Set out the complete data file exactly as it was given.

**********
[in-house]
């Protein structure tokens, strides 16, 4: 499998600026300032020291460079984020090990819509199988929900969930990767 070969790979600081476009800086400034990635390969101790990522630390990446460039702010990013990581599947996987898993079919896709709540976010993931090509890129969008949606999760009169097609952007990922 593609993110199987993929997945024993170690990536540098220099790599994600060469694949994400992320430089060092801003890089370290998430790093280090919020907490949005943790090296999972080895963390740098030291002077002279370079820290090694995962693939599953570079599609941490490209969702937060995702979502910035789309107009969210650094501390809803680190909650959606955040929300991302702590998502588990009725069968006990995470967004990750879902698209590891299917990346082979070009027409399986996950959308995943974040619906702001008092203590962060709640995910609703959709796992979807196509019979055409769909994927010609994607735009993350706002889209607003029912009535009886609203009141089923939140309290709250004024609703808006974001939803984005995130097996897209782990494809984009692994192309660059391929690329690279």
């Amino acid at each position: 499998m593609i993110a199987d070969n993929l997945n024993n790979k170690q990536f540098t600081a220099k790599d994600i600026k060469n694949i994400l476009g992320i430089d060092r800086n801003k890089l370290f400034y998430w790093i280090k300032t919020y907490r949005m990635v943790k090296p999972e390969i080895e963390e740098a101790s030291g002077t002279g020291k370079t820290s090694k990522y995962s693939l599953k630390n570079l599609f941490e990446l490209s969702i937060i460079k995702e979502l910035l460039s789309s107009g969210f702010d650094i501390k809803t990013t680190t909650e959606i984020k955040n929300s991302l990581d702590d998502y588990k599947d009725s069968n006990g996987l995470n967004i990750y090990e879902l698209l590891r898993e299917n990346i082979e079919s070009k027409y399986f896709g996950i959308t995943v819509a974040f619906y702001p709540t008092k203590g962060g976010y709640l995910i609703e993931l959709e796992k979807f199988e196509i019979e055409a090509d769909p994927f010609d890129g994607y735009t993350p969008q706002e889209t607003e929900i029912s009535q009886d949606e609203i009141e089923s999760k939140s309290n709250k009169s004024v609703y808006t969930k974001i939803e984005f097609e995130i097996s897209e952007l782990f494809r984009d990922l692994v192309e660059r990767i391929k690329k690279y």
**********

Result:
[in-house]
């Protein structure tokens, strides 16, 4: 499998600026300032020291460079984020090990819509199988929900969930990767 070969790979600081476009800086400034990635390969101790990522630390990446460039702010990013990581599947996987898993079919896709709540976010993931090509890129969008949606999760009169097609952007990922 593609993110199987993929997945024993170690990536540098220099790599994600060469694949994400992320430089060092801003890089370290998430790093280090919020907490949005943790090296999972080895963390740098030291002077002279370079820290090694995962693939599953570079599609941490490209969702937060995702979502910035789309107009969210650094501390809803680190909650959606955040929300991302702590998502588990009725069968006990995470967004990750879902698209590891299917990346082979070009027409399986996950959308995943974040619906702001008092203590962060709640995910609703959709796992979807196509019979055409769909994927010609994607735009993350706002889209607003029912009535009886609203009141089923939140309290709250004024609703808006974001939803984005995130097996897209782990494809984009692994192309660059391929690329690279």
């Amino acid at each position: 499998m593609i993110a199987d070969n993929l997945n024993n790979k170690q990536f540098t600081a220099k790599d994600i600026k060469n694949i994400l476009g992320i430089d060092r800086n801003k890089l370290f400034y998430w790093i280090k300032t919020y907490r949005m990635v943790k090296p999972e390969i080895e963390e740098a101790s030291g002077t002279g020291k370079t820290s090694k990522y995962s693939l599953k630390n570079l599609f941490e990446l490209s969702i937060i460079k995702e979502l910035l460039s789309s107009g969210f702010d650094i501390k809803t990013t680190t909650e959606i984020k955040n929300s991302l990581d702590d998502y588990k599947d009725s069968n006990g996987l995470n967004i990750y090990e879902l698209l590891r898993e299917n990346i082979e079919s070009k027409y399986f896709g996950i959308t995943v819509a974040f619906y702001p709540t008092k203590g962060g976010y709640l995910i609703e993931l959709e796992k979807f199988e196509i019979e055409a090509d769909p994927f010609d890129g994607y735009t993350p969008q706002e889209t607003e929900i029912s009535q009886d949606e609203i009141e089923s999760k939140s309290n709250k009169s004024v609703y808006t969930k974001i939803e984005f097609e995130i097996s897209e952007l782990f494809r984009d990922l692994v192309e660059r990767i391929k690329k690279y």